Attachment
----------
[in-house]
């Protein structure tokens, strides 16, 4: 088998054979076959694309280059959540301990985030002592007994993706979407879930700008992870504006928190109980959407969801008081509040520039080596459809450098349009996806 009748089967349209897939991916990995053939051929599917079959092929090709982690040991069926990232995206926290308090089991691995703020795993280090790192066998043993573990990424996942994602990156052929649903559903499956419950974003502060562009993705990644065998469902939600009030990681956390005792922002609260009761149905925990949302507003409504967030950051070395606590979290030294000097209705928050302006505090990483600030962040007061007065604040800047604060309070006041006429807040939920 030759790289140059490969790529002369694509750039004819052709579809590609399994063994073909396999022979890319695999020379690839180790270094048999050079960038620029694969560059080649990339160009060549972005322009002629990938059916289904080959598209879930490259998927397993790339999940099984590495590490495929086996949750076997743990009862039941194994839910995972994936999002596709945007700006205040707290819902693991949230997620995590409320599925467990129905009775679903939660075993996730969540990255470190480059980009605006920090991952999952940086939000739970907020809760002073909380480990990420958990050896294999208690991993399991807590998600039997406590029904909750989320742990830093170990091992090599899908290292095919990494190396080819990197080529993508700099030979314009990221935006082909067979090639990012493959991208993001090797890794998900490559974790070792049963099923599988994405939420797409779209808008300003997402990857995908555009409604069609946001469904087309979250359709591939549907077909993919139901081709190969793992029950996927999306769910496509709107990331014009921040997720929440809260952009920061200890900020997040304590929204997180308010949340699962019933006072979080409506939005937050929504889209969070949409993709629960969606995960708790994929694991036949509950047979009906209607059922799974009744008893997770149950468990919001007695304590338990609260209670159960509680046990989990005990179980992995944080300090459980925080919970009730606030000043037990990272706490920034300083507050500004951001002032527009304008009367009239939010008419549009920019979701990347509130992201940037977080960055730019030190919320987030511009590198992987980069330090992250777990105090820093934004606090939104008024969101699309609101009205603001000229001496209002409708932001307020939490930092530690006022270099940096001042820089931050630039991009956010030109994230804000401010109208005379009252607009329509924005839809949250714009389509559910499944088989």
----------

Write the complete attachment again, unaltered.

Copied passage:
[in-house]
């Protein structure tokens, strides 16, 4: 088998054979076959694309280059959540301990985030002592007994993706979407879930700008992870504006928190109980959407969801008081509040520039080596459809450098349009996806 009748089967349209897939991916990995053939051929599917079959092929090709982690040991069926990232995206926290308090089991691995703020795993280090790192066998043993573990990424996942994602990156052929649903559903499956419950974003502060562009993705990644065998469902939600009030990681956390005792922002609260009761149905925990949302507003409504967030950051070395606590979290030294000097209705928050302006505090990483600030962040007061007065604040800047604060309070006041006429807040939920 030759790289140059490969790529002369694509750039004819052709579809590609399994063994073909396999022979890319695999020379690839180790270094048999050079960038620029694969560059080649990339160009060549972005322009002629990938059916289904080959598209879930490259998927397993790339999940099984590495590490495929086996949750076997743990009862039941194994839910995972994936999002596709945007700006205040707290819902693991949230997620995590409320599925467990129905009775679903939660075993996730969540990255470190480059980009605006920090991952999952940086939000739970907020809760002073909380480990990420958990050896294999208690991993399991807590998600039997406590029904909750989320742990830093170990091992090599899908290292095919990494190396080819990197080529993508700099030979314009990221935006082909067979090639990012493959991208993001090797890794998900490559974790070792049963099923599988994405939420797409779209808008300003997402990857995908555009409604069609946001469904087309979250359709591939549907077909993919139901081709190969793992029950996927999306769910496509709107990331014009921040997720929440809260952009920061200890900020997040304590929204997180308010949340699962019933006072979080409506939005937050929504889209969070949409993709629960969606995960708790994929694991036949509950047979009906209607059922799974009744008893997770149950468990919001007695304590338990609260209670159960509680046990989990005990179980992995944080300090459980925080919970009730606030000043037990990272706490920034300083507050500004951001002032527009304008009367009239939010008419549009920019979701990347509130992201940037977080960055730019030190919320987030511009590198992987980069330090992250777990105090820093934004606090939104008024969101699309609101009205603001000229001496209002409708932001307020939490930092530690006022270099940096001042820089931050630039991009956010030109994230804000401010109208005379009252607009329509924005839809949250714009389509559910499944088989």